The second basis for our natural incredulity about the evolution of very complex organs like human eyes and bat ears is an intuitive application of probability theory. Bishop Montefiore quotes C. E. Raven on cuckoos. These lay their eggs in the nests of other birds, which then act as unwitting foster parents. Like so many biological adaptations, that of the cuckoo is not single but multiple. Several different facts about cuckoos fit them to their parasitic way of life. For instance, the mother has the habit of laying in other birds’ nests, and the baby has the habit of throwing the host’s own chicks out of the nest. Both habits help the cuckoo succeed in its parasitic life. Raven goes on:
It will be seen that each one of this sequence of conditions is essential for the success of the whole. Yet each by itself is useless. The whole opus perfectum must have been achieved simultaneously. The odds against the random occurrence of such a series of coincidences are, as we have already stated, astronomical.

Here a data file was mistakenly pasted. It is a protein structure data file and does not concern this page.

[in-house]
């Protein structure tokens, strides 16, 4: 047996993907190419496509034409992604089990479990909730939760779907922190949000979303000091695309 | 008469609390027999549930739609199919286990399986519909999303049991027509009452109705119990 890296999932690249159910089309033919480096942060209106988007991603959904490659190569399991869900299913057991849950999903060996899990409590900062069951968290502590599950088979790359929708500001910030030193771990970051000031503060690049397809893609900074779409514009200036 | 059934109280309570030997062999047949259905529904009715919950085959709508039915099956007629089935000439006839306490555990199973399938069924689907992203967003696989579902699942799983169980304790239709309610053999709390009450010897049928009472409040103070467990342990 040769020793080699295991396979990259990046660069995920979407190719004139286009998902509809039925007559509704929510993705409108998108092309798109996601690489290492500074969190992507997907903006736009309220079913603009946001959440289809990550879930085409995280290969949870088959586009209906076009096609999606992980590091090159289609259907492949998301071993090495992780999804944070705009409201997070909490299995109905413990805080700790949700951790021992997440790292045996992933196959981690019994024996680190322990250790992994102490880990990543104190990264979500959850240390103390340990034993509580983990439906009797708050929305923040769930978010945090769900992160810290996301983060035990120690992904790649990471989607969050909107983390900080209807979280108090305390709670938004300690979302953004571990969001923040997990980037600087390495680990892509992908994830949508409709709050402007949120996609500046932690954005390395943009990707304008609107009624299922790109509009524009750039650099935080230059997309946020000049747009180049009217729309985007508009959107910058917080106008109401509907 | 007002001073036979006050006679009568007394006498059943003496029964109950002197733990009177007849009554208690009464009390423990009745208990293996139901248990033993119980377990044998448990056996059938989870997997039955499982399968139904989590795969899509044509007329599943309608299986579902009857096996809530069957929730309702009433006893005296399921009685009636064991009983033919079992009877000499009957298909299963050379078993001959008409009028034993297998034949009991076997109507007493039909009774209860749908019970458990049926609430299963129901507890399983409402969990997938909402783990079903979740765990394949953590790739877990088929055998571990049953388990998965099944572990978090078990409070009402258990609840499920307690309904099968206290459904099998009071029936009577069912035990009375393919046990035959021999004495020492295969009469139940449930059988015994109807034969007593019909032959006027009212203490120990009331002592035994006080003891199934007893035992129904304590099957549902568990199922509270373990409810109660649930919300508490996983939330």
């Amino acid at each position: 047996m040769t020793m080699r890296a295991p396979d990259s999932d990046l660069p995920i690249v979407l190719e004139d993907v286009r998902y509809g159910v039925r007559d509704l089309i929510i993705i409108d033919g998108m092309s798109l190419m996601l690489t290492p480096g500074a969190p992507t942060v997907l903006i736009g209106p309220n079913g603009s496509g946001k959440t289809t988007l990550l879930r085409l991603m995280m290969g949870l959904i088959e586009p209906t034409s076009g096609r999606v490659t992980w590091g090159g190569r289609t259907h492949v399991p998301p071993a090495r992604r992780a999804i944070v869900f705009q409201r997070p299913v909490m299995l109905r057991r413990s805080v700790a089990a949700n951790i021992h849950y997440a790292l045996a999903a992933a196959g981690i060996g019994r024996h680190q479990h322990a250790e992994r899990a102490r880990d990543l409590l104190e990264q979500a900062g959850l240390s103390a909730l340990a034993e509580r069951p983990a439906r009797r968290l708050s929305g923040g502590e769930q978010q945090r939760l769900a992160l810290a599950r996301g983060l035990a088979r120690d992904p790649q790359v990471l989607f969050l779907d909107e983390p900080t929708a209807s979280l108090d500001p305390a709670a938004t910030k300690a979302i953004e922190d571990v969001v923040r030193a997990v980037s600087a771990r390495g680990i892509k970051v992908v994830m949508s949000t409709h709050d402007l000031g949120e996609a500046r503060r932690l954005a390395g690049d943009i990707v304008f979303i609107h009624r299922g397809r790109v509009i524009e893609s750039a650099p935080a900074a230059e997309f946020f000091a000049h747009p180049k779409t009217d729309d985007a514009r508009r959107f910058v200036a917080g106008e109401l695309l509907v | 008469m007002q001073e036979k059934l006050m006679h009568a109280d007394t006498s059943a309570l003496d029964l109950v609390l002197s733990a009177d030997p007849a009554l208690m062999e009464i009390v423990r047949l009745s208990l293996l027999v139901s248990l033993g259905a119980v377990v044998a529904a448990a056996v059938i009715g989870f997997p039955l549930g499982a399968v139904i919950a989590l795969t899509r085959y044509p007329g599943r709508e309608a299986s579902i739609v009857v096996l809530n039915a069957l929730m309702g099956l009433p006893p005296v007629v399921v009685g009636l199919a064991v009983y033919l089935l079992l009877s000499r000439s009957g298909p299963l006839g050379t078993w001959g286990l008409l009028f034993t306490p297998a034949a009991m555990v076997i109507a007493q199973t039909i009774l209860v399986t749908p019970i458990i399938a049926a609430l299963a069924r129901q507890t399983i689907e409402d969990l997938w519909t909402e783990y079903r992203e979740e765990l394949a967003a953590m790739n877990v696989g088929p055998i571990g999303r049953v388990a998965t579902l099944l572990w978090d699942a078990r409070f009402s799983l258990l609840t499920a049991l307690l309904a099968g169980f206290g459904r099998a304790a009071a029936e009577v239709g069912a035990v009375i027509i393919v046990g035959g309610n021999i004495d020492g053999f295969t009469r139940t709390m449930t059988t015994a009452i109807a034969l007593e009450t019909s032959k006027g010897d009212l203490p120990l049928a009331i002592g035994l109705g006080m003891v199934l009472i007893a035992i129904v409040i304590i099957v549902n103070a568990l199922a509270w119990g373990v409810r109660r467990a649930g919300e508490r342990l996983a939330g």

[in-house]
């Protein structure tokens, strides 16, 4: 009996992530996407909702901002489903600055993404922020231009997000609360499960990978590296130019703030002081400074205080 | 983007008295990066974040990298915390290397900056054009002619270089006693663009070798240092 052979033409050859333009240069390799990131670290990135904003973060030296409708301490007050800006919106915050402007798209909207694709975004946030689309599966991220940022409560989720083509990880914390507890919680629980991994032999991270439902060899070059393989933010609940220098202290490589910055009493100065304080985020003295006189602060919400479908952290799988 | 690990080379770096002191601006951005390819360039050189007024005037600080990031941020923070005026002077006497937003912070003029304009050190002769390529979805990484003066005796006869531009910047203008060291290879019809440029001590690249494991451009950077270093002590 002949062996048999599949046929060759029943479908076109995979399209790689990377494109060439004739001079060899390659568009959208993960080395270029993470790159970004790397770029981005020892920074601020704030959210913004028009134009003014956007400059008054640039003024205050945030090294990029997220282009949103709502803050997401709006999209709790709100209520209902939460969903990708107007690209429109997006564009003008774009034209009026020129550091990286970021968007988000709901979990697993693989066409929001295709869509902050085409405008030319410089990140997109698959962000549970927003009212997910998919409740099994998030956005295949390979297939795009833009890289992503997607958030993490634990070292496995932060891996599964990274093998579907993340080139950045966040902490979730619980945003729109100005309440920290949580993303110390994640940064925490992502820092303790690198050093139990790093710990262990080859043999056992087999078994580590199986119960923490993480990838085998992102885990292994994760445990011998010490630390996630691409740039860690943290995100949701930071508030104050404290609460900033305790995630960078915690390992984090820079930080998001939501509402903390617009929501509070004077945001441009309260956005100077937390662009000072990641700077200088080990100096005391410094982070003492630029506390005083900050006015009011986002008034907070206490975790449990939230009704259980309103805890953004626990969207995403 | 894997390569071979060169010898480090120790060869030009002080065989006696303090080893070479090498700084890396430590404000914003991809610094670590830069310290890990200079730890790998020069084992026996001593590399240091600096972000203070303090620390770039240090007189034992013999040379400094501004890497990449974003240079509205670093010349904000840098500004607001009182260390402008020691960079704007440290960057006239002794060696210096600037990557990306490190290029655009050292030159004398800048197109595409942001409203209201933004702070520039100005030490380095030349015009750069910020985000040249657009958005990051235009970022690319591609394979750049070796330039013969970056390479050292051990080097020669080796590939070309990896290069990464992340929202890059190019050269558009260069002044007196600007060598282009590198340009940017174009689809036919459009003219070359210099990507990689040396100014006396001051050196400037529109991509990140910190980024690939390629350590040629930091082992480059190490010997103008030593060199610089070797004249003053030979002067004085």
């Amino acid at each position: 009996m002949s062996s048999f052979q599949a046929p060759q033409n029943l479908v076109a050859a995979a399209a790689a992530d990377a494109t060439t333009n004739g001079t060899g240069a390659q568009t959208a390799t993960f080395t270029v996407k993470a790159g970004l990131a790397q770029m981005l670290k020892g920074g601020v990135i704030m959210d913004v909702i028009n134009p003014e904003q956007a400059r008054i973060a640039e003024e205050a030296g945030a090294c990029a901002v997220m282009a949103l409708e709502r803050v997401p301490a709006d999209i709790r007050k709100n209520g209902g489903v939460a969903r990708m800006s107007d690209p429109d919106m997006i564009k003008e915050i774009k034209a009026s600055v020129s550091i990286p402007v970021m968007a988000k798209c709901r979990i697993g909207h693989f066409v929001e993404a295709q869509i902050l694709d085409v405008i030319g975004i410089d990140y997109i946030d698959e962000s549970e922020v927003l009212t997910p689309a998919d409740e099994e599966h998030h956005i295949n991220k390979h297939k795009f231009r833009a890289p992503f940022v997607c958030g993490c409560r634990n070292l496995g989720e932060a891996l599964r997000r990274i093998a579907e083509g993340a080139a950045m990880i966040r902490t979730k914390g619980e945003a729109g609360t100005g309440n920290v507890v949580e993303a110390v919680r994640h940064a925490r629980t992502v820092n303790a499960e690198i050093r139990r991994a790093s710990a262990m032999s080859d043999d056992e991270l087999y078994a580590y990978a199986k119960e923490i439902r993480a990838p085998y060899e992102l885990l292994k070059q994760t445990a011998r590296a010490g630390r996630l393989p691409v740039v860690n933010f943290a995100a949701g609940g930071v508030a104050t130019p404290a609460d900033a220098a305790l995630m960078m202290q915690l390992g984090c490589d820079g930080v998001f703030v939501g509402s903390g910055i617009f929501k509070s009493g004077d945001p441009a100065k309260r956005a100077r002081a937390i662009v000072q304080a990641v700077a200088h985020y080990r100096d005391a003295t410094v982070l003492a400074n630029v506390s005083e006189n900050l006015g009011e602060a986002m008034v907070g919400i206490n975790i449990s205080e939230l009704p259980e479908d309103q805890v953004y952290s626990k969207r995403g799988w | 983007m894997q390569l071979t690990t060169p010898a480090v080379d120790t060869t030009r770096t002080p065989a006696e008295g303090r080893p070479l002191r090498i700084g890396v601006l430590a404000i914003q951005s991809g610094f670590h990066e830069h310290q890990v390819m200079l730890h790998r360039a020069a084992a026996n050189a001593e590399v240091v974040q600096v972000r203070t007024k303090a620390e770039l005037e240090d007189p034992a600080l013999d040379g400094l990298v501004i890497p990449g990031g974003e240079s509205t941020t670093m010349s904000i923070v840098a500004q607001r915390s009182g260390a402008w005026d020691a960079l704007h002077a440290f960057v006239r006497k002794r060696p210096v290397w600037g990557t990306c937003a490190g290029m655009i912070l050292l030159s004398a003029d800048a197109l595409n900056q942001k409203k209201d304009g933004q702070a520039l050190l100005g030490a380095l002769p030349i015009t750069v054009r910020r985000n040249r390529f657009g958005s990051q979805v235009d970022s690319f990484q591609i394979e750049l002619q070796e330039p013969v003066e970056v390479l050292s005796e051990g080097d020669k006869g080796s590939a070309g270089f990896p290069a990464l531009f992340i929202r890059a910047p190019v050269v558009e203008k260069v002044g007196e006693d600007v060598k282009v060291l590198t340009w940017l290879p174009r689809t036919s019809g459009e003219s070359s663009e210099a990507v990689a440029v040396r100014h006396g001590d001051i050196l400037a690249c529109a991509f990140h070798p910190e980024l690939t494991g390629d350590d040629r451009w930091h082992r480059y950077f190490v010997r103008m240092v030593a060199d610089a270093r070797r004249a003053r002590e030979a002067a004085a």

Arguments such as this are in principle more respectable than the argument based on sheer, naked incredulity. Measuring the statistical improbability of a suggestion is the right way to go about assessing its believability. Indeed, it is a method that we shall use in this book several times. But you have to do it right! There are two things wrong with the argument put by Raven. First, there is the familiar, and I have to say rather irritating, confusion of natural selection with ‘randomness’. Mutation is random; natural selection is the very opposite of random. Second, it just isn’t true that ‘each by itself is useless’. It isn’t true that the whole perfect work must have been achieved simultaneously. It isn’t true that each part is essential for the success of the whole. A simple, rudimentary, half-cocked eye/ear/echolocation system/cuckoo parasitism system, etc., is better than none at all. Without an eye you are totally blind. With half an eye you may at least be able to detect the general direction of a predator’s movement, even if you can’t focus a clear image. And this may make all the difference between life and death. These matters will be taken up again in more detail in the next two chapters.
Accumulating small change